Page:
Yoga Journal Online, August 2003
Sometimes after attending an Ashtanga class from 8:30 to 10:30 p.m., I find it very hard to get my heart rate back to normal. The feeling lasts for hours, and I am awake well into the night. What am I doing wrong?
– Elda Garcia-Posada, Madrid
Ashtanga yoga is definitely an energy-raising practice. The constant flow of movement and breath is designed to detoxify and enliven, ideally bringing your metabolic rate back to normal through the finishing poses. This leaves you feeling rested and energized, the ideal conditions for pranayama and meditation.
The overstimulation you’re feeling may indicate overexertion. During your next practice, pay particular attention to your mental and emotional states while going through the poses. Is there too much effort? Are you rushing the poses and losing connection with a smooth flow of Ujjayi breathing – neither overly loud and forced nor shallow and quick? In every pose, count your inhalations, seeing if you can inhale for four to five seconds before you exhale, then match the out-breath to that length. When you lose the breath and feel yourself struggling again, pause, reestablish your inner rhythm, and let this direct your practice.
Ashtanga Yoga is best done in the morning. If this is not possible, I suggest you emphasize the finishing postures and allow meditation time before you attempt to go to sleep. Then let lying down in bed be a mindfulness practice: If you lie awake awhile, simply let your mind rest in spacious attention, noticing the worry about not sleeping but not identifying with it, just watching the thoughts and letting them go.
I’ve been practicing yoga for about three years, and I’m still having difficulty coming into full Lotus. I can comfortably achieve Half Lotus on both sides, but I can’t make the final step into full Lotus. I’m not quite sure what’s holding me back. Do you have any suggestions?
– via e-mail
People often associate yoga with the Lotus Pose, or Padmasana, which gets its name from the lotus flower it resembles. Padmasana is said to have a balancing effect on the body and prana, and thus a calming effect on the mind. In yoga texts, it is often touted as the destroyer of all disease. In the Hatha Yoga Pradipika, it is said to bring about changes in metabolic structure and brain patterns, and to stimulate acupuncture meridians of the stomach, gall bladder, spleen, kidneys, and liver. It also tones the sacral and coccygeal nerves by supplying them with increased blood flow. These are all good reasons to aspire to sit in full Lotus. However, this goal can be detrimental to the balanced functioning of many people’s knees. Since you can sit in Ardha Padmasana (Half Lotus Pose), you obviously have some external range of motion in your hips. In order to progress safely to full Lotus, you need to further encourage that external rotation without straining the knees.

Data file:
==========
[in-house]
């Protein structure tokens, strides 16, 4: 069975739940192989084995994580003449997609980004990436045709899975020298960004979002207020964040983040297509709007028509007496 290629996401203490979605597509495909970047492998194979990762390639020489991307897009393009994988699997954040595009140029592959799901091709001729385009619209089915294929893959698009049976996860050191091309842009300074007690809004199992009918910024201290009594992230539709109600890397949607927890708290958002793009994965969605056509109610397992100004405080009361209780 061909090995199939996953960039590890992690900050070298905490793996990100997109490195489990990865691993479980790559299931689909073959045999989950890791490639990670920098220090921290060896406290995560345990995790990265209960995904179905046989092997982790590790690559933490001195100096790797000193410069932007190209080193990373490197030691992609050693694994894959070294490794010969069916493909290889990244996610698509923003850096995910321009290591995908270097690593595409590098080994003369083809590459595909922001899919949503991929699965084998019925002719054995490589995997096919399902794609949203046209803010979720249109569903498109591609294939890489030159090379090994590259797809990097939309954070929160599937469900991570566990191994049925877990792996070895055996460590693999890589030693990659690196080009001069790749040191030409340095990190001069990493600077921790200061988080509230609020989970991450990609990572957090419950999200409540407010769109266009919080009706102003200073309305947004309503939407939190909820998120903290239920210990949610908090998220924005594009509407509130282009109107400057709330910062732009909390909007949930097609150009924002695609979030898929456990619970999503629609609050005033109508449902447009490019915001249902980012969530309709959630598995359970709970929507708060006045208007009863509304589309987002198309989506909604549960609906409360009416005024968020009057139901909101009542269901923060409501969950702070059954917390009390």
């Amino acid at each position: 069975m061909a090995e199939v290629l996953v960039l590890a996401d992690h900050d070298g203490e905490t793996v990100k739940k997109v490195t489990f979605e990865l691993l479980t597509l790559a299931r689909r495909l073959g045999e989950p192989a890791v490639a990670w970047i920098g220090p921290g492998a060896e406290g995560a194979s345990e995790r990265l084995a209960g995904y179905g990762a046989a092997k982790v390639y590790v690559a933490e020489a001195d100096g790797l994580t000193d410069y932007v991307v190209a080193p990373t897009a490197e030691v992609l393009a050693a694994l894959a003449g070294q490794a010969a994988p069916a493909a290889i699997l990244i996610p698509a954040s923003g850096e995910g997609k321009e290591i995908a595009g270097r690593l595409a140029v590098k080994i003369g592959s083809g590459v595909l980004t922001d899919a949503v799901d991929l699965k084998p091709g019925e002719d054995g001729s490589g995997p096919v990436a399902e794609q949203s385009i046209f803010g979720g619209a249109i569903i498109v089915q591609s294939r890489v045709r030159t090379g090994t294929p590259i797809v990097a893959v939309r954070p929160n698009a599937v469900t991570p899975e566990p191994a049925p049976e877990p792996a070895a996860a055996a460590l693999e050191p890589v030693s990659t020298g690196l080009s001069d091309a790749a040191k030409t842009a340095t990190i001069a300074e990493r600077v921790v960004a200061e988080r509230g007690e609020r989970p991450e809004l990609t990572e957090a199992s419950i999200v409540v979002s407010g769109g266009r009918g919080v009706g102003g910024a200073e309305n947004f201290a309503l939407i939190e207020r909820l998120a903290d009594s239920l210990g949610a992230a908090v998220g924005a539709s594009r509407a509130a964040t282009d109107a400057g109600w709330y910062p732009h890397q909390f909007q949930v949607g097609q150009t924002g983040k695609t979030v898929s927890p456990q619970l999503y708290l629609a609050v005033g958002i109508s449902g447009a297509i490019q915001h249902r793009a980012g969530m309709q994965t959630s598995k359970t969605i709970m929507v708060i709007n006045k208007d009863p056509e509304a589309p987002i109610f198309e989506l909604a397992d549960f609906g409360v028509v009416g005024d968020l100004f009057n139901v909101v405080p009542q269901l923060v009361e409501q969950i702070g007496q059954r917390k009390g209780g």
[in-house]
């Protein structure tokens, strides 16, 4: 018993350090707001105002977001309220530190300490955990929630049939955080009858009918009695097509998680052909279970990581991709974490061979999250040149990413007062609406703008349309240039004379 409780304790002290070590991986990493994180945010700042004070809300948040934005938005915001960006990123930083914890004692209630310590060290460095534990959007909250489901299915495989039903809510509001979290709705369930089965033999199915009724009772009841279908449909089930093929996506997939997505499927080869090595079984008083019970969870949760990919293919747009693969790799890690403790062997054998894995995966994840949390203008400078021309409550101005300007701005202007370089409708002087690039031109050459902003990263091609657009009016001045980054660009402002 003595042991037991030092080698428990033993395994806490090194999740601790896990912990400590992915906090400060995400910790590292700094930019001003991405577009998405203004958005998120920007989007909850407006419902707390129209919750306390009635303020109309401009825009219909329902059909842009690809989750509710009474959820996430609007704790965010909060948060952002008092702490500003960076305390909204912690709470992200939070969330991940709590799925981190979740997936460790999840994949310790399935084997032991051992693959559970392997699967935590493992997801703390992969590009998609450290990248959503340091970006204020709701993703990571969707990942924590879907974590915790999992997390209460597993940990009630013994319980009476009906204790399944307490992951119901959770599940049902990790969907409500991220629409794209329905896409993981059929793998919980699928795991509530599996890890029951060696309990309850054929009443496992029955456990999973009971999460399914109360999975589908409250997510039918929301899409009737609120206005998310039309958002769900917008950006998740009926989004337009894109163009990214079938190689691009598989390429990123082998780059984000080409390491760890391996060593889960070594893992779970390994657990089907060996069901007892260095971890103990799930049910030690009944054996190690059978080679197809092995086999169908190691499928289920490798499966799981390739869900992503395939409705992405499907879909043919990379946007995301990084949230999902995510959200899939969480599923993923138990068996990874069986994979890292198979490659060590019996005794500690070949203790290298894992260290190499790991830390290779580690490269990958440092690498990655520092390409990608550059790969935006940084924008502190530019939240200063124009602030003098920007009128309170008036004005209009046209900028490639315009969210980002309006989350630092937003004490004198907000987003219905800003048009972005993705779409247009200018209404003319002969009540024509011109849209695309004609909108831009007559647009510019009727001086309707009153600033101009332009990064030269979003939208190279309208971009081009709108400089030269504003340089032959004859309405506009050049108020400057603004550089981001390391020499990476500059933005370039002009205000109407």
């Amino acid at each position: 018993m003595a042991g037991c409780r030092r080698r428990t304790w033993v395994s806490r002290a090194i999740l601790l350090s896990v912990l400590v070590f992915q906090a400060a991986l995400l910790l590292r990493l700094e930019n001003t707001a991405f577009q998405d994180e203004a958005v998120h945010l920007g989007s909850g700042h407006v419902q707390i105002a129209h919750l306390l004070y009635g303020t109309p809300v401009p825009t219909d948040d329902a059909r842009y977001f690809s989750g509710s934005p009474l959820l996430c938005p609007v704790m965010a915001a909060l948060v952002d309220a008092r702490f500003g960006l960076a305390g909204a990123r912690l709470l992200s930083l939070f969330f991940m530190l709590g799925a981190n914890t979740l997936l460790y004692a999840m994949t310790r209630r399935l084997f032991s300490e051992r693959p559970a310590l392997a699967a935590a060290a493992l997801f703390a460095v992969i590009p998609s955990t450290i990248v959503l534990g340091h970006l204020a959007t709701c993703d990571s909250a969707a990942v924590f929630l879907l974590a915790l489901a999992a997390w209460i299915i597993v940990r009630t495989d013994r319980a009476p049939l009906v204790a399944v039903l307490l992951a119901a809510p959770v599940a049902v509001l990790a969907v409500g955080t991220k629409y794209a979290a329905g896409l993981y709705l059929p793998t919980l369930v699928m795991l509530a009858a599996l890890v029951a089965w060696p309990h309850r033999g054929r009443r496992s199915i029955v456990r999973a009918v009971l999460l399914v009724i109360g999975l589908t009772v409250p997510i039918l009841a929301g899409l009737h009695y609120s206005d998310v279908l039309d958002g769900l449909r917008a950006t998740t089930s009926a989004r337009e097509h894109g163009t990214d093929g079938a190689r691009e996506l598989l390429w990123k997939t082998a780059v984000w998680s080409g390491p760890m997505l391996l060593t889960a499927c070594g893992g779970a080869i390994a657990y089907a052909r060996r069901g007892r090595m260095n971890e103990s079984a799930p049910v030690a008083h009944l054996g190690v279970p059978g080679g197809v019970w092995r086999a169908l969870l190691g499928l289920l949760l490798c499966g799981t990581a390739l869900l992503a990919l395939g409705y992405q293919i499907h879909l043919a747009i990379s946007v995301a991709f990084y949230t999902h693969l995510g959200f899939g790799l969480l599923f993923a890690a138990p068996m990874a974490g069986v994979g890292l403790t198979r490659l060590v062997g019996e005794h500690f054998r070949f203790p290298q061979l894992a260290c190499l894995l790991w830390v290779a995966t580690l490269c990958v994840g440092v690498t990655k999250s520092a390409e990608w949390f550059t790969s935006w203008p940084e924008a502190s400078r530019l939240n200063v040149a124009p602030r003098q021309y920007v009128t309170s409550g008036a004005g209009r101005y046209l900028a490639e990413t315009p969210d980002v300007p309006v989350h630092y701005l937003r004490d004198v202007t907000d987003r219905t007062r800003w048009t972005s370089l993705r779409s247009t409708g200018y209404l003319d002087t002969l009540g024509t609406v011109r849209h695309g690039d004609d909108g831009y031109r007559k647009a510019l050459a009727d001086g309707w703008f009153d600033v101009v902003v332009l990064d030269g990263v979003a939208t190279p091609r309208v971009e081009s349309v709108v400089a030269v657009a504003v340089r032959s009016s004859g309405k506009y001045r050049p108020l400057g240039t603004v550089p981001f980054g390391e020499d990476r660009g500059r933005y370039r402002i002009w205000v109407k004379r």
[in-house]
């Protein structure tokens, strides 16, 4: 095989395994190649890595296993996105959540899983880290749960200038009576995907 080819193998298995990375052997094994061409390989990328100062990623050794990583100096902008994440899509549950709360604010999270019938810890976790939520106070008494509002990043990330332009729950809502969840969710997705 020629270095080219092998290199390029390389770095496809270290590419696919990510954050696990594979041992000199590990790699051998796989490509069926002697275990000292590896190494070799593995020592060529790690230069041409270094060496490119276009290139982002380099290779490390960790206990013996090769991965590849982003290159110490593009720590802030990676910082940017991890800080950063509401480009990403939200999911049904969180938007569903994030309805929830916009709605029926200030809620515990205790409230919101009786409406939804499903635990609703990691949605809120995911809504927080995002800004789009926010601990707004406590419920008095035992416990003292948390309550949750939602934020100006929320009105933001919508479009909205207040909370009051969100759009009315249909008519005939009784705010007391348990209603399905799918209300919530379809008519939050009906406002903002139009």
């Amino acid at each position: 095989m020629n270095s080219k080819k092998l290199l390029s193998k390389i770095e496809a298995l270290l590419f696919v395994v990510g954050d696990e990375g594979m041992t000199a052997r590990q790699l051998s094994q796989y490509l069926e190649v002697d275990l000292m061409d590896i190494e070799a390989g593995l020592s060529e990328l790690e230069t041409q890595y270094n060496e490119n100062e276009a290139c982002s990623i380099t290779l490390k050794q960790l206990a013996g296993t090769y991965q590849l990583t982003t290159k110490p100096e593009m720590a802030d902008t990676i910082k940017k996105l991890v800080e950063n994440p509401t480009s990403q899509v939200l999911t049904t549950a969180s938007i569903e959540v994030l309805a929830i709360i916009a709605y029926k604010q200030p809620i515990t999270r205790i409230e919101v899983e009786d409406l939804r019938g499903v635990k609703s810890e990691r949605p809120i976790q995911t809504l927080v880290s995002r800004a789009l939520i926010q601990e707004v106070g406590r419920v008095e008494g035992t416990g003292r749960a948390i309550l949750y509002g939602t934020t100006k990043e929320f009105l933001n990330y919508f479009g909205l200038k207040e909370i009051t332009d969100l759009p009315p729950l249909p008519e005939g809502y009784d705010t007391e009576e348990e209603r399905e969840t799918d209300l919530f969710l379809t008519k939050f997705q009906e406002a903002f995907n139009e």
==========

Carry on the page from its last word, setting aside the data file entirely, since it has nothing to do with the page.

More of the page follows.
There are several poses that increase agility of the connective tissue around the hip joint and the flow of prana to it, especially when held for up to five minutes each: Eka Pada Rajakapotasana (One-Legged Pigeon Pose), bending forward over the front leg; Gomukhasana (Cow Face Pose); and Baddha Konasana (Bound Angle Pose), with the feet about 2 feet from the pelvis. It is helpful to put a small cushion under the bent-knee thigh near the hip in Pigeon Pose, so the bones rest on some support and the weight of the body is not all forward, which puts pressure on the knees. If you do feel pressure, eliminate this pose from your practice.
For some, Lotus Pose may never be possible simply as a result of anatomy, not because of any shortcoming in practice. Anyone strongly internally rotated at the hip joint should not attempt to push this pose. Siddhasana (Adept’s Pose), done seated with one ankle directly in front of the other, is just as effective as a meditation posture, as it is also said to balance the pranic and mental forces. Both Lotus Pose and Adept’s Pose can be detrimental to someone suffering from sciatica, however; in that case, Vajrasana (Thunderbolt Pose) – in which you sit on the heels – is the ideal meditation pose.
The main thing to remember is that you should never try to do with the knee what the hip joint is unable to do. In the end, floating on the Lotus is really more a state of mind than the accomplishment of any pose.
I have just had a child and am receiving mixed reports as to when I can go back to my Ashtanga practice, which I was doing regularly right up to giving birth, with modification for my swelling belly. I had a natural birth with no complications.
– Bella, Perth, Western Australia
After we have passed through the labyrinth of giving birth and are joyously nursing our infants, we have to remember that our bodies have been through a major transformation and have now become milk factories. Not only are we digesting our food for our own nourishment, but many of those nutrients that we usually absorb are now being passed along as a beautiful and necessary gift of sustenance for our child. Our life is no longer our own and in this way, we have been catapulted across a threshold, from a life directed by our own wants and interests, to one of selfless giving, day and night. This is depleting and exhausting. You now need to nurture yourself more than ever, as it is no longer an imperative for your own healthy living, but someone else’s’ life depends on it. I have seen so many new mothers misconstrue the natural mothering instinct of service to mean they are entitled now to forget their own care, with often damaging effects to mother and child.